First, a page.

Author: Camiel J.F. Boon (Netherlands)
Co-authors: Leo C. Hahn, Mary J. van Schooneveld, Bart P. Leroy, Caroline C.W. Klaver, Carel B. Hoyng, Arthur A. Bergen
A detailed knowledge on the clinical and genetic characteristics of X-linked retinoschisis (XLRS) is necessary to provide patients with a more accurate prognosis, but also to identify clinical endpoints and optimal patient selection for (gene) therapy. This study aims to improve clinical counseling and acquire crucial information for the development process of treatment by evaluating the largest cohort of XLRS patients to this date.
Multicenter retrospective study.
This international multicenter retrospective study reviewed medical records for medical history, symptoms, best-corrected visual acuity (BCVA), ophthalmoscopy, full-field electroretinography and retinal imaging (fundus photography, spectral-domain optical coherence tomography (SD-OCT), fundus autofluorescence).
In total, 340 patients, from presumably 178 different families, were included with a mean age of 28.6±19.3 years at last visit. The median BCVA of the better-seeing eye at last examination was 0.52 logarithm of the minimum angle of resolution (logMAR) (Interquartile range, Q1: 0.30, Q3: 0.70 logMAR). Severe visual impairment below 1.0 logMAR was predominantly present in patients above 40 years old, with a prevalence of 13.5% in that age group. Linear mixed models revealed a slow annual decline of 0.39% in BCVA (P < 0.001), with a relatively stable visual acuity until the age of 20 years. The integrity of the ellipsoid zone (EZ) as well as the photoreceptor outer segment (PROS) length on SD-OCT were significantly correlated with visual acuity (Spearman’s r = -0.604, P < 0.001; r = -0.759, P < 0.001; respectively). Fifty-three different RS1 gene mutations were found. The most common variants were two founder mutations: c.214G>A (p.Glu72Lys; 102 subjects, 38.2%) and a deletion of exon 3 (38 subjects, 14.6%). There was no significant difference in decline of BCVA between mutations that were predicted to be severe and mild (p=0.852).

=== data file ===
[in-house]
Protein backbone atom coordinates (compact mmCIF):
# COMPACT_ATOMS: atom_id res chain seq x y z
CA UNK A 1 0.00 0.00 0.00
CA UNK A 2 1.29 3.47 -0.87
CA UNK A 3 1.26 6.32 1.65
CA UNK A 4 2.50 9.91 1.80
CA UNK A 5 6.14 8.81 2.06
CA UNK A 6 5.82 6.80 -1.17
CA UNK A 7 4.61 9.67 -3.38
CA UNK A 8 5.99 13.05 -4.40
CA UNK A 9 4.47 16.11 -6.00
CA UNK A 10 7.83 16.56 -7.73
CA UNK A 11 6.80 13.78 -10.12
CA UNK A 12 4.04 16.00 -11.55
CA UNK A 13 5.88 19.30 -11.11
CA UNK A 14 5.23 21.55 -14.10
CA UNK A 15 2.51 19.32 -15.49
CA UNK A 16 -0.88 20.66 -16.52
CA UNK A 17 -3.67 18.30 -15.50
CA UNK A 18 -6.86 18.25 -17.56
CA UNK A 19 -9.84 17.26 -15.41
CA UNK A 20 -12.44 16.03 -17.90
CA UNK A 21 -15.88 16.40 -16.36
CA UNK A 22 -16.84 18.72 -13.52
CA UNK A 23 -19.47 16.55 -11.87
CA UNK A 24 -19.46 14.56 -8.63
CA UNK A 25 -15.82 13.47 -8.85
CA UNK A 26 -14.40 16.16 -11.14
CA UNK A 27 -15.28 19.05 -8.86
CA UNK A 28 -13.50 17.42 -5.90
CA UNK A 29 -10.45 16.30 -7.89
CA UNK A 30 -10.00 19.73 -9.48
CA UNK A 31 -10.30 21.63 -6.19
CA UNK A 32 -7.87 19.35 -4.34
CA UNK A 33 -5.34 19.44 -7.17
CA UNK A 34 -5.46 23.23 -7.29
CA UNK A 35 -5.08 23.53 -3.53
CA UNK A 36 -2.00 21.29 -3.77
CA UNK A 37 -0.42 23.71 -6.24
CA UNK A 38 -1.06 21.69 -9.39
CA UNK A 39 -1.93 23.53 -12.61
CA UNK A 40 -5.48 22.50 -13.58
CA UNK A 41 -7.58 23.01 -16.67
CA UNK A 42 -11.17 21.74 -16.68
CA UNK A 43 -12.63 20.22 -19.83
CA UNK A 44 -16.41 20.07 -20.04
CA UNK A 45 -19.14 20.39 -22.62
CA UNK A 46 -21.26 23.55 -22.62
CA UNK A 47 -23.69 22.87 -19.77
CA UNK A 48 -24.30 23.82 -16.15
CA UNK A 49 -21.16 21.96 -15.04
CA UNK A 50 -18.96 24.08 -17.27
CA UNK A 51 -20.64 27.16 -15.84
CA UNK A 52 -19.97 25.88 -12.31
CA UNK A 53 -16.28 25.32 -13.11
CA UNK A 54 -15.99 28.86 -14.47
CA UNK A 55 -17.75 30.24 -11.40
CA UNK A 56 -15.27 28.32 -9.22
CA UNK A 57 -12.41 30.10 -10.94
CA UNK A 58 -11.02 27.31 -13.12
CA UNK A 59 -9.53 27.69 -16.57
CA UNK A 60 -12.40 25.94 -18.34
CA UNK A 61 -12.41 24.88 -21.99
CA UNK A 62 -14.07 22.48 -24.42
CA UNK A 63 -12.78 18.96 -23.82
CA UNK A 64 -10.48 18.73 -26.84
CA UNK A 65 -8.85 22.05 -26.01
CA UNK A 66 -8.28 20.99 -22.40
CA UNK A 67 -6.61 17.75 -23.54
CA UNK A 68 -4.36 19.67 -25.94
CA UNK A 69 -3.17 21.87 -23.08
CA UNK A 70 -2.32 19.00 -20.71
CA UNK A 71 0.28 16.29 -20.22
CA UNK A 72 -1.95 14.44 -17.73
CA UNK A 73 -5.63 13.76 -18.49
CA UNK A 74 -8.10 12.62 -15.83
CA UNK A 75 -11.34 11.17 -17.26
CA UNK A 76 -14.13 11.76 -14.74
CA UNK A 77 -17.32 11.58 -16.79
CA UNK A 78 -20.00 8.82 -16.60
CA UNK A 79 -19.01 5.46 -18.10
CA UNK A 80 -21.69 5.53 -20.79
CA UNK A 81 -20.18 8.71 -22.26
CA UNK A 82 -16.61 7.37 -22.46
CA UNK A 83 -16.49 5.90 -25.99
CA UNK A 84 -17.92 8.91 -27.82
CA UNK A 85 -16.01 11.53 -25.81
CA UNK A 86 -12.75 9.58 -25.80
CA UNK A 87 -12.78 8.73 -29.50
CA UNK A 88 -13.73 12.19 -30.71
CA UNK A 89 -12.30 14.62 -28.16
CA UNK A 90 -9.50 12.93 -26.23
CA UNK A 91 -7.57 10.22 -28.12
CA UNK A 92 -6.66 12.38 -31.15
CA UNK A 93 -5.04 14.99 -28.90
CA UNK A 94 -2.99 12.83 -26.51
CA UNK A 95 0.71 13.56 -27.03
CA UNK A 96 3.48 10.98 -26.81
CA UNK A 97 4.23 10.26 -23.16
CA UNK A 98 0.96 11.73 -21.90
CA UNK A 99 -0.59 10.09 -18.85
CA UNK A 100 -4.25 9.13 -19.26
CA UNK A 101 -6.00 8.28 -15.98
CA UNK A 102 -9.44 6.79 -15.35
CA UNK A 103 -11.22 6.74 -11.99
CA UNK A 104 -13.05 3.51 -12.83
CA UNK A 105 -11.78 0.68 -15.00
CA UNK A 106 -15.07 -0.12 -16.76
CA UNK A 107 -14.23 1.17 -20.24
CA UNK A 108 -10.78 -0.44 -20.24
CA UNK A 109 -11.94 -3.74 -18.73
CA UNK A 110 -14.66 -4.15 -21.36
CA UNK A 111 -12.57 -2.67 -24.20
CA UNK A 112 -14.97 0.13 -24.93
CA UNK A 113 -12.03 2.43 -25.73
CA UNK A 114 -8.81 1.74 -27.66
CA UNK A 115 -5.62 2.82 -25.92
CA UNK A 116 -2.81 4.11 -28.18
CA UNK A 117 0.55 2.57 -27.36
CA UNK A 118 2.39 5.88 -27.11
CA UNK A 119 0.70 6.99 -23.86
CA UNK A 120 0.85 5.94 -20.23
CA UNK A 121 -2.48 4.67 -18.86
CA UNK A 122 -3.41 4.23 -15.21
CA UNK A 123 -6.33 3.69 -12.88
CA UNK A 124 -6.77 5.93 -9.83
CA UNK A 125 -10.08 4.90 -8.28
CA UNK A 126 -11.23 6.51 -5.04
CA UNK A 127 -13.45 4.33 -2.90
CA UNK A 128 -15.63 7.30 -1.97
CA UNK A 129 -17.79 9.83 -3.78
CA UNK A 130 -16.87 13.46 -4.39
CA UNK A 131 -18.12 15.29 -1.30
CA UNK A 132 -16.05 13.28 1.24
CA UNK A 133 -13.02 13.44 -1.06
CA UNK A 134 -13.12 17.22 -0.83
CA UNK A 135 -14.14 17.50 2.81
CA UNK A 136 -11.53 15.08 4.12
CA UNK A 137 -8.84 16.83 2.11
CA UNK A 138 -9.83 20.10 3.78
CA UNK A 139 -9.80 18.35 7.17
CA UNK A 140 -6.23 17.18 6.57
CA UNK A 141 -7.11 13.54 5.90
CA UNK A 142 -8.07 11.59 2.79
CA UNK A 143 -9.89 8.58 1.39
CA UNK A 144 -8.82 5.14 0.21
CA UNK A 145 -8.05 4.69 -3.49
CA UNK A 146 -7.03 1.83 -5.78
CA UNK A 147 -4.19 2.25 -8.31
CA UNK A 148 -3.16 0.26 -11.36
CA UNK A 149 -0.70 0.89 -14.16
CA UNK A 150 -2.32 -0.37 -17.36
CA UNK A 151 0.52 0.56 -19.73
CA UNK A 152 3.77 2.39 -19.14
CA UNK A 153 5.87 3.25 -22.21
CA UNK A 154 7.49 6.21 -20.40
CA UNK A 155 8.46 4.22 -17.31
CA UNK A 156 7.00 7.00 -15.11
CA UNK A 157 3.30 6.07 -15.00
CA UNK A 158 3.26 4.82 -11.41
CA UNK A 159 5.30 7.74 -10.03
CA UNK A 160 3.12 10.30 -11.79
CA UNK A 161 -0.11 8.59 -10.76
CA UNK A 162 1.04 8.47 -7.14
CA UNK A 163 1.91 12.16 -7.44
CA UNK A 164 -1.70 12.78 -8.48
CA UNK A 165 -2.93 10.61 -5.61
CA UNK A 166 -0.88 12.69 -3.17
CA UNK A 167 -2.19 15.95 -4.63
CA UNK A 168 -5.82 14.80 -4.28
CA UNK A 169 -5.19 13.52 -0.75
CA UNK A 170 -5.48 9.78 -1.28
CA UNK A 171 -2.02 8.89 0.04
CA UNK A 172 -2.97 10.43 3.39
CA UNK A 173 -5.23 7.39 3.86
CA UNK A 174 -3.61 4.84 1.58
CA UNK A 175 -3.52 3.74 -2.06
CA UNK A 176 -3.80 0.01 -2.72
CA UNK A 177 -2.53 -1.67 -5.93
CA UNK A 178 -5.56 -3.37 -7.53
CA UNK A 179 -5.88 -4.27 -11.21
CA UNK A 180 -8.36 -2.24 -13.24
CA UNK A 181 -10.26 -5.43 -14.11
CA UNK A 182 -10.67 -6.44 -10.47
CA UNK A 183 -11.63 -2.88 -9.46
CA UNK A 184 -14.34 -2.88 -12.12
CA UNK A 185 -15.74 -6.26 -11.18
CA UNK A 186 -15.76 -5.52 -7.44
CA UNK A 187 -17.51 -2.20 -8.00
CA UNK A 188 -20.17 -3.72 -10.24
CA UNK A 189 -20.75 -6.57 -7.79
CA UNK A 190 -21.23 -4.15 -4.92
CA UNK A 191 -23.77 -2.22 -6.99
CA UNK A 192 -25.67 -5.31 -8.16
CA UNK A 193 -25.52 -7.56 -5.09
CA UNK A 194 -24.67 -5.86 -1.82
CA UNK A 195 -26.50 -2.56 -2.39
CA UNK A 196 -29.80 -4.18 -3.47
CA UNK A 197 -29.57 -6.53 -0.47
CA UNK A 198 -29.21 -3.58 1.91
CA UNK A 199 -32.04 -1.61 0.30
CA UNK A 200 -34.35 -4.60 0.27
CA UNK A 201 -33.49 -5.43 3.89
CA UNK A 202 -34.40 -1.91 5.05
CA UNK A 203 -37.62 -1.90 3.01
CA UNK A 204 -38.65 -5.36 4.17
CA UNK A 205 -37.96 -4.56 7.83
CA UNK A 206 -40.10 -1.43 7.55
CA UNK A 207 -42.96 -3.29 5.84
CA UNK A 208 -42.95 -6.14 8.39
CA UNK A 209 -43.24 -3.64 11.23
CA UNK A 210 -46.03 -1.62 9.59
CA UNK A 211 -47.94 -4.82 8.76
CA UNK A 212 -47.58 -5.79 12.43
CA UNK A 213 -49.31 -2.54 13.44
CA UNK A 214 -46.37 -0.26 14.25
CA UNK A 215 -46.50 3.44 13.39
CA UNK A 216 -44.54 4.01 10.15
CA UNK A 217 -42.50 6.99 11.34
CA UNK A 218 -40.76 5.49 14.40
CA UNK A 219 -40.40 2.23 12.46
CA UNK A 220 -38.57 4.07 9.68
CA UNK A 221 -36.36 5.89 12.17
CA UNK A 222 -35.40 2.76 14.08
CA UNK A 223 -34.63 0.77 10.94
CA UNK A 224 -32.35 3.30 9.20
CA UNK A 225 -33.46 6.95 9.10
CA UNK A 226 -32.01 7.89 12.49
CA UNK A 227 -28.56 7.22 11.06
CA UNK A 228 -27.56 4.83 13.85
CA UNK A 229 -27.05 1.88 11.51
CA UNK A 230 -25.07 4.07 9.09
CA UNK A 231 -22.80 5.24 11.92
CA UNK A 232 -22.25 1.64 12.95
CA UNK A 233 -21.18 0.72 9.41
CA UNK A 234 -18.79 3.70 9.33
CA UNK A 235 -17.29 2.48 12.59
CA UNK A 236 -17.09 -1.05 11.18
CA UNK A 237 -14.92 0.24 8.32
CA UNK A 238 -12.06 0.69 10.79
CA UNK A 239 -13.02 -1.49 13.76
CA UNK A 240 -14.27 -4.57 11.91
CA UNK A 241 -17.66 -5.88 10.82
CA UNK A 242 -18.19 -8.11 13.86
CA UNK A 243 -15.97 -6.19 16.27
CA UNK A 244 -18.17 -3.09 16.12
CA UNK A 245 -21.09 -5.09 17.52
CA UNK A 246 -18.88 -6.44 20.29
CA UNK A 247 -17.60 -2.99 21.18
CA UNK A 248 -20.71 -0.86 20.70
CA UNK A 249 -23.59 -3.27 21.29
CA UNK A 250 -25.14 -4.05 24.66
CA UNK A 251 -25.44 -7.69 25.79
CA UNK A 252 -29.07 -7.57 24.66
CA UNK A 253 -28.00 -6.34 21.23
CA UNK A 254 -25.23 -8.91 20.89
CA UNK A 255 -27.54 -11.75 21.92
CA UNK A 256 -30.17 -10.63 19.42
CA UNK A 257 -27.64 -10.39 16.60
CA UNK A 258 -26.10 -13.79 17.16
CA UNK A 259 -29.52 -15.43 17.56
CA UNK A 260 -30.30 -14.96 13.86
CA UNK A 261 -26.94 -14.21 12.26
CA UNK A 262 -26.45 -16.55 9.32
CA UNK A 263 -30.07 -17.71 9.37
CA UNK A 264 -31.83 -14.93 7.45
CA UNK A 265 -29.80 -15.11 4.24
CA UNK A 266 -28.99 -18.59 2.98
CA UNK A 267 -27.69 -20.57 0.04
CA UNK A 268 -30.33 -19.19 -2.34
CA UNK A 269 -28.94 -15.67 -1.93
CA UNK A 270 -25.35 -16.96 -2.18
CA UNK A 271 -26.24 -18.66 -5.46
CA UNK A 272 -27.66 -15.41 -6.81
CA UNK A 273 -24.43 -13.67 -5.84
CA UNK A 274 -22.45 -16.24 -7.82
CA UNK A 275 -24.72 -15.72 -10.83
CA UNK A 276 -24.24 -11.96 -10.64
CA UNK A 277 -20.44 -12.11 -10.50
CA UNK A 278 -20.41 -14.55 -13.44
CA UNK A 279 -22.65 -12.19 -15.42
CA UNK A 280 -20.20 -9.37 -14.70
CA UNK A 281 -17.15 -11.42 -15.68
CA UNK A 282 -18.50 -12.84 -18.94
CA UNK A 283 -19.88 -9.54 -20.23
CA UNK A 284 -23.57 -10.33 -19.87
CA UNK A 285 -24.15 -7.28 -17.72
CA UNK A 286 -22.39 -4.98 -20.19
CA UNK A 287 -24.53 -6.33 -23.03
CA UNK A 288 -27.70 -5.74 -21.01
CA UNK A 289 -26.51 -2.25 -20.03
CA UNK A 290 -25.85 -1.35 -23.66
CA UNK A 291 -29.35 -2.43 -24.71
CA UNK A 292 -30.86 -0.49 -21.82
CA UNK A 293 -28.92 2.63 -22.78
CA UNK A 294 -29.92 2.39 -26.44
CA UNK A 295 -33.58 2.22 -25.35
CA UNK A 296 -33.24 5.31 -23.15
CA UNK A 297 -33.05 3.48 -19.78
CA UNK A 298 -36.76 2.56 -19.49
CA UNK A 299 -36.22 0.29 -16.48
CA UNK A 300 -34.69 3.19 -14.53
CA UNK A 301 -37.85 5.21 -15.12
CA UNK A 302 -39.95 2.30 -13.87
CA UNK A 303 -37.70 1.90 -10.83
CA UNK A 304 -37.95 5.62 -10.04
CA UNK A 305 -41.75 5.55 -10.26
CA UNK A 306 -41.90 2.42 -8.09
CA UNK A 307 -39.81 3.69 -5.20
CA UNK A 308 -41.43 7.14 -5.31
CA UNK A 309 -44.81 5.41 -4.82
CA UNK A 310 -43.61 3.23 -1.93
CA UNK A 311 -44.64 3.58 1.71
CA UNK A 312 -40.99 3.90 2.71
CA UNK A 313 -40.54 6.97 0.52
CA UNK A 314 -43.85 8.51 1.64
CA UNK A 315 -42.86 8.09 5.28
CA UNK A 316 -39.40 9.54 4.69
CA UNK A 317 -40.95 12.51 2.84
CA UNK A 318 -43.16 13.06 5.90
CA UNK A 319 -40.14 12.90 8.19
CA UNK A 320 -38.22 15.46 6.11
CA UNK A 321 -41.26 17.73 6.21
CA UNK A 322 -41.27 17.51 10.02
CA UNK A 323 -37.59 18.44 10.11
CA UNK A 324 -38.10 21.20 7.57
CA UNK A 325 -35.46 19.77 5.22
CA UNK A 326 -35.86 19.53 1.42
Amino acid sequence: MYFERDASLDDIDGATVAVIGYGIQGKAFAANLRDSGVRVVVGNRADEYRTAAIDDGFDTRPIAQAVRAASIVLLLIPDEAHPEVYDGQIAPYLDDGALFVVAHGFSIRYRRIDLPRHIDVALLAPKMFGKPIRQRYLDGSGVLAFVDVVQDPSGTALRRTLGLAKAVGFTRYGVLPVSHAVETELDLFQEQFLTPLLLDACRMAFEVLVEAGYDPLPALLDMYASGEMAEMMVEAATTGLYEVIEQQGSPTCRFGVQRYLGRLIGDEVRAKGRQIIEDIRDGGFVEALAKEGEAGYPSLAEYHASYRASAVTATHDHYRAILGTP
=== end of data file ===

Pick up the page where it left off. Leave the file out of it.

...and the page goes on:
In general, XLRS showed a slowly progressive decline, starting around the age of 20, suggesting an optimal window of opportunity for treatment within the first three decades of life. However, there are notable exceptions that include severe early-onset vision loss, often due to vitreoretinal complications such as retinal detachment. The integrity of EZ as well as the PROS length on SD-OCT may be important potential clinical endpoints in future therapeutic studies. No clear genotype-phenotype correlations were found.
None to report.